Sotnyk: Anticorruption court essential to nation
5 establishment of a separate body that runs under well-regulated, transparent selection procedures and public scrutiny.
4. “Anticorruption courts can become obsolete in the event of a successful judicial reform and the purge of the judiciary.”
Anticorruption courts do play a critical role in the transition stage. However, a real judicial reform should aim to cleanse the judiciary and select new, competent, and impartial judges. Currently, this part of judicial reform is failing. The majority of new Supreme Court justices came from the same system, many with dubious reputations, and their declared assets were not adequately verified. The completion of
judicial reform does not necessarily purify the judiciary or ensure its independence.
5. “The track record of the new anticorruption bodies has proved their ineffectiveness. Therefore, an anticorruption court will also be ineffective.”
As of June 30, NABU was pursuing 371 criminal cases, 121 individuals had been indicted, and 78 criminal proceedings had been handed down by the court. But the investigations conducted by NABU are hampered at the trial stage, since most investigations require court authorization to begin. But the courts are the weakest link in the fight against corruption. Forming the new anticorruption court is the obvious and logical next step.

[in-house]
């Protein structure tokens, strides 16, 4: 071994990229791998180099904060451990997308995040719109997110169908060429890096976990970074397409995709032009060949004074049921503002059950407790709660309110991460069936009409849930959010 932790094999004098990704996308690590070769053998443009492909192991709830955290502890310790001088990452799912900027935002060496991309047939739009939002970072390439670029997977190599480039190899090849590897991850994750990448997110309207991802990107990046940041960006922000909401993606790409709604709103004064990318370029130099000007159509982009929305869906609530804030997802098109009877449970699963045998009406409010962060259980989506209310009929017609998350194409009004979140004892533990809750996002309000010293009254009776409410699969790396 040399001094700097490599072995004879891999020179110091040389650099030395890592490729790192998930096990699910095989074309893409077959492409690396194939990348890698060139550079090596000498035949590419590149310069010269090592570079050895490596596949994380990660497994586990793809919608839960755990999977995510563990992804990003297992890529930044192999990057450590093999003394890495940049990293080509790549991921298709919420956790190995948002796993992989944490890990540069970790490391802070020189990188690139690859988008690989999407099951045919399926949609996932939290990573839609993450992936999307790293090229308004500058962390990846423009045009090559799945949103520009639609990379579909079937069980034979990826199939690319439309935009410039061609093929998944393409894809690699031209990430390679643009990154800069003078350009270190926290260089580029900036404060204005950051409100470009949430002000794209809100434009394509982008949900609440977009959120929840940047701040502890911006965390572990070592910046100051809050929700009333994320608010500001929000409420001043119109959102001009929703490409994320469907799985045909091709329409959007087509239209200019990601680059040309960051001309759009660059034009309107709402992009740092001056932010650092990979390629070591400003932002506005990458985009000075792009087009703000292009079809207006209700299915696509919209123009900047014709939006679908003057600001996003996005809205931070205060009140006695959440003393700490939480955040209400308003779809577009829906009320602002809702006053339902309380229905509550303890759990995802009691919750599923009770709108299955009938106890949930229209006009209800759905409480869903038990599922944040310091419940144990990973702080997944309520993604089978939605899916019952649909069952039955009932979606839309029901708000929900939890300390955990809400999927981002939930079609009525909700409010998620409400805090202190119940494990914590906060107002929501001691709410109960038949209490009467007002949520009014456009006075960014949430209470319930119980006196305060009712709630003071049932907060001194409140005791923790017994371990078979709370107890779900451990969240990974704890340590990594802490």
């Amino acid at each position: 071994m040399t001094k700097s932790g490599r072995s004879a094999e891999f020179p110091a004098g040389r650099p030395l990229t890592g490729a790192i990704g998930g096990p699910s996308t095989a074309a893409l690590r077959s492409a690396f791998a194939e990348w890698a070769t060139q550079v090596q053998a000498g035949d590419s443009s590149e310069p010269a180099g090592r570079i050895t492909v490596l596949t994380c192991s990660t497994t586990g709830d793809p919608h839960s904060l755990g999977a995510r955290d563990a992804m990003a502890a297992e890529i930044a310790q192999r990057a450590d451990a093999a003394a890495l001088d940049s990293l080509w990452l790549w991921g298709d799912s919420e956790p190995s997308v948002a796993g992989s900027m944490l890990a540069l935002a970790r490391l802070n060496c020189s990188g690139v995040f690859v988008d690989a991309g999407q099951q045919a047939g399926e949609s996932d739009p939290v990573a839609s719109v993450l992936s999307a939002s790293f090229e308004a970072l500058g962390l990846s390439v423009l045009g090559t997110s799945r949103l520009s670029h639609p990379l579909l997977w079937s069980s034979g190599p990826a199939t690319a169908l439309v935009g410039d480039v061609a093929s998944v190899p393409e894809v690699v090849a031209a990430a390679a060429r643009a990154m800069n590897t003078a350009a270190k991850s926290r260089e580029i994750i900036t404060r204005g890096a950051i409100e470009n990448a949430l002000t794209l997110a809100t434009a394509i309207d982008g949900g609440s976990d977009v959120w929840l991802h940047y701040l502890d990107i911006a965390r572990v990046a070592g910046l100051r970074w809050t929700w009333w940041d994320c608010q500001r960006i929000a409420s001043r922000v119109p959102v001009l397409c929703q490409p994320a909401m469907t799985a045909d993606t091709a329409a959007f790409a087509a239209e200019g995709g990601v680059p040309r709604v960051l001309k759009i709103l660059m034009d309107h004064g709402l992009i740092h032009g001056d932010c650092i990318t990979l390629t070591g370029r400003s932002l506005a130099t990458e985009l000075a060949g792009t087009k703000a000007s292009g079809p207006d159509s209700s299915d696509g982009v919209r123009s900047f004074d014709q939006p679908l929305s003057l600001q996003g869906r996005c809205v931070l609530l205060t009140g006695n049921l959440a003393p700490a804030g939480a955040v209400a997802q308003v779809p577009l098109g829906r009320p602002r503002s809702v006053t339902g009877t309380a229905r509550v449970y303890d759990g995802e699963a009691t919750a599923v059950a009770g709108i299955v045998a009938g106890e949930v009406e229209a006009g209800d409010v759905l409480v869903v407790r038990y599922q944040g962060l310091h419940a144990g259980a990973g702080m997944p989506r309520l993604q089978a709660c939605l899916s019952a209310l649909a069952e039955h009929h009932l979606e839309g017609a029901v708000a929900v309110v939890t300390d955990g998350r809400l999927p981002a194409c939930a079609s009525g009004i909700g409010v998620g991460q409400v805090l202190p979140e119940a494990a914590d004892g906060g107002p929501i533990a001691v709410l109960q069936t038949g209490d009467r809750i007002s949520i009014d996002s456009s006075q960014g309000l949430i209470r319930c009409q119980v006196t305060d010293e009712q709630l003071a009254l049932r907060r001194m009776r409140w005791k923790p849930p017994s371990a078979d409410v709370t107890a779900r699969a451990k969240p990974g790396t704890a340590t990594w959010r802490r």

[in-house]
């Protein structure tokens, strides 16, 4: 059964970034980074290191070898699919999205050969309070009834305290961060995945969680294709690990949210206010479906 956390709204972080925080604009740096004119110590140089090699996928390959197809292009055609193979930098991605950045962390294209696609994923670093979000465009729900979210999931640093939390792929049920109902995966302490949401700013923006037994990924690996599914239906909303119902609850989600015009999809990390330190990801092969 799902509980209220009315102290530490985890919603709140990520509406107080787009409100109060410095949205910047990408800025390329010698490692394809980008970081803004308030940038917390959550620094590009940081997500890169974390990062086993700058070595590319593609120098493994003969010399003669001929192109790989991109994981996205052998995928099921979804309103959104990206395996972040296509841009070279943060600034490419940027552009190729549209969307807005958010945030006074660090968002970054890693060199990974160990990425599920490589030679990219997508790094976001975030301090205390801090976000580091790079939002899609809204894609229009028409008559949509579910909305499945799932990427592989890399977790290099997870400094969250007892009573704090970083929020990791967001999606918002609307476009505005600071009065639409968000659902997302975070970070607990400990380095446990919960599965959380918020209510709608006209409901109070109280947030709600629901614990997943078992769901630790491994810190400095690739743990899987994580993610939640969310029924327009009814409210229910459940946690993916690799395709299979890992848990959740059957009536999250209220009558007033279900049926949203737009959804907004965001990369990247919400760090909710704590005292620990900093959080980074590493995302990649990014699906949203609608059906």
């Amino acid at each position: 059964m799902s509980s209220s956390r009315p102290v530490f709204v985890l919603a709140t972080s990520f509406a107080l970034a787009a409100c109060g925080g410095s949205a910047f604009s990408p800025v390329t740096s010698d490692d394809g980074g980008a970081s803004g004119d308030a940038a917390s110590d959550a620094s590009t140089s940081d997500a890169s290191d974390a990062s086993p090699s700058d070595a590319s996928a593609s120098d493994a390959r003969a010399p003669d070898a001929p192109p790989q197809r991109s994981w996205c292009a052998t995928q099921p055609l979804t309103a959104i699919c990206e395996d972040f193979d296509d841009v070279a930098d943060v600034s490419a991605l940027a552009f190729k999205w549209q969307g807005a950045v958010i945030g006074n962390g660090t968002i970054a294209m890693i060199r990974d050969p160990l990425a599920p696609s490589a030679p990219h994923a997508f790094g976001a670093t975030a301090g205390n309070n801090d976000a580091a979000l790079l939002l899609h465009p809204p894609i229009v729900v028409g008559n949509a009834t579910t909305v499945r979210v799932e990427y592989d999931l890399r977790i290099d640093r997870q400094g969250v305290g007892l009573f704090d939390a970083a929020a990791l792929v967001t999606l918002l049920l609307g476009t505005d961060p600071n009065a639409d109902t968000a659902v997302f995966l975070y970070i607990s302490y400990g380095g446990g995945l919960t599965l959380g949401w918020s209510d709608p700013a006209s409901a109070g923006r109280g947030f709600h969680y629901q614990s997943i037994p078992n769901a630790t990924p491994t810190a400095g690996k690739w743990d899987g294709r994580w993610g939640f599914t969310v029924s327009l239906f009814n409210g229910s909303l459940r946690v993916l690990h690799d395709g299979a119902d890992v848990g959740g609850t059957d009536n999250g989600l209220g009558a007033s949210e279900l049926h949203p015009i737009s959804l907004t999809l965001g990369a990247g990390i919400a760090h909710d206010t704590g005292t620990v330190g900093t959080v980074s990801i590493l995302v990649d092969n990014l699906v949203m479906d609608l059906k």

The establishment of anticorruption courts could help complete the investigation of corruption cases and prosecute those responsible, including those big fish that have eluded prosecutors. A lack of results in the courts, the unprecedented resistance of official Kyiv and the Indonesian experience inspire me to fight for this approach in my country and give the ideals of the Euromaidan Revolution a chance to finally be realized.
Olena Sotnyk is a member of Ukraine’s parliament and an attorney in Kyiv. She tweets @ Lenasotnyk. This essay was translated from Ukrainian to English by Vera Zimmerman and is reprinted with the author's permission.